Friday, April 3, 2015
Stroboscope - Motion of a wild cat
The stroboscopic effect is a visual phenomenon caused by aliasing that occurs when continuous motion is represented by a series of short or instantaneous samples. It occurs when the view of a moving object is represented by a series of short samples as distinct from a continuous view, and the moving object is in rotational or other cyclic motion at a rate close to the sampling rate. It also accounts for the "wagon-wheel effect", so-called because in video or film, spoked wheels on horse-drawn wagons sometimes appear to be turning backwards.A strobe fountain, a stream of water droplets falling at regular intervals lit with a strobe light, is an example of the stroboscopic effect being applied to a cyclic motion that is not rotational. When viewed under normal light, this is a normal water fountain. When viewed under a strobe light with its frequency tuned to the rate at which the droplets fall, the droplets appear to be suspended in mid-air. Adjusting the strobe frequency can make the droplets seemingly move slowly up or down.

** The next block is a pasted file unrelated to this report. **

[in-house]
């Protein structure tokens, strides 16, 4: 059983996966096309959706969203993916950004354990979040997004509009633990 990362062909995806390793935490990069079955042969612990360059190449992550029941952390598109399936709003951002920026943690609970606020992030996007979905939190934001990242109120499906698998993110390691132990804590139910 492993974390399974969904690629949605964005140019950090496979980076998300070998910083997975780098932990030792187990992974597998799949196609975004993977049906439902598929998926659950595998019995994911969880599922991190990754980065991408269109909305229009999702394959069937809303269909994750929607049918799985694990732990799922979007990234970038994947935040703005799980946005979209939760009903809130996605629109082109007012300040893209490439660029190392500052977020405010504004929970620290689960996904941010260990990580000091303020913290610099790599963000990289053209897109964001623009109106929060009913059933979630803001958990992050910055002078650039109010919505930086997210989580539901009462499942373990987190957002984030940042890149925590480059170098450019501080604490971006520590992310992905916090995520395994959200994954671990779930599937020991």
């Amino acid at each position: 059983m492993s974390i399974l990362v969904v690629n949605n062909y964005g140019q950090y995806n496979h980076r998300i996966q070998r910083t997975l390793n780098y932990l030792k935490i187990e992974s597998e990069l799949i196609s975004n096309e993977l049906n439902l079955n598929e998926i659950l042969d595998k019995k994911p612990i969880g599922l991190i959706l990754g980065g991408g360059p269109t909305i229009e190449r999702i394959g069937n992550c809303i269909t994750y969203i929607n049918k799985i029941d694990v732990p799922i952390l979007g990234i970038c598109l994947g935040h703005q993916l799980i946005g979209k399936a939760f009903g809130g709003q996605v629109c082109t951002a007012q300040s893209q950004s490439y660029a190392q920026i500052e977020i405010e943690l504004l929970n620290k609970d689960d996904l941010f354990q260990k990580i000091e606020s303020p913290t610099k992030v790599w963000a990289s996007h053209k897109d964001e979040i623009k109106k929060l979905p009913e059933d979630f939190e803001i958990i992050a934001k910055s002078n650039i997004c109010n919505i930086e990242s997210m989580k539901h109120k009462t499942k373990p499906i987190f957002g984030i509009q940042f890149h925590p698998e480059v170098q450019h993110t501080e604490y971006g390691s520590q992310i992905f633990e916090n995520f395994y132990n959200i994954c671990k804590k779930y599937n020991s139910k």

Author: Larsha Johnson Published: May 26th 2020 Experimental solderless LED kit for kids Designed for kids who want to start ...
Today's blog is about the 74ls85 TTL. To build a circuit with this chip you will need two 4 pack dip switches and three led's. A da...
74ls181 ALU 4 Bit Arithmetic Logic Unit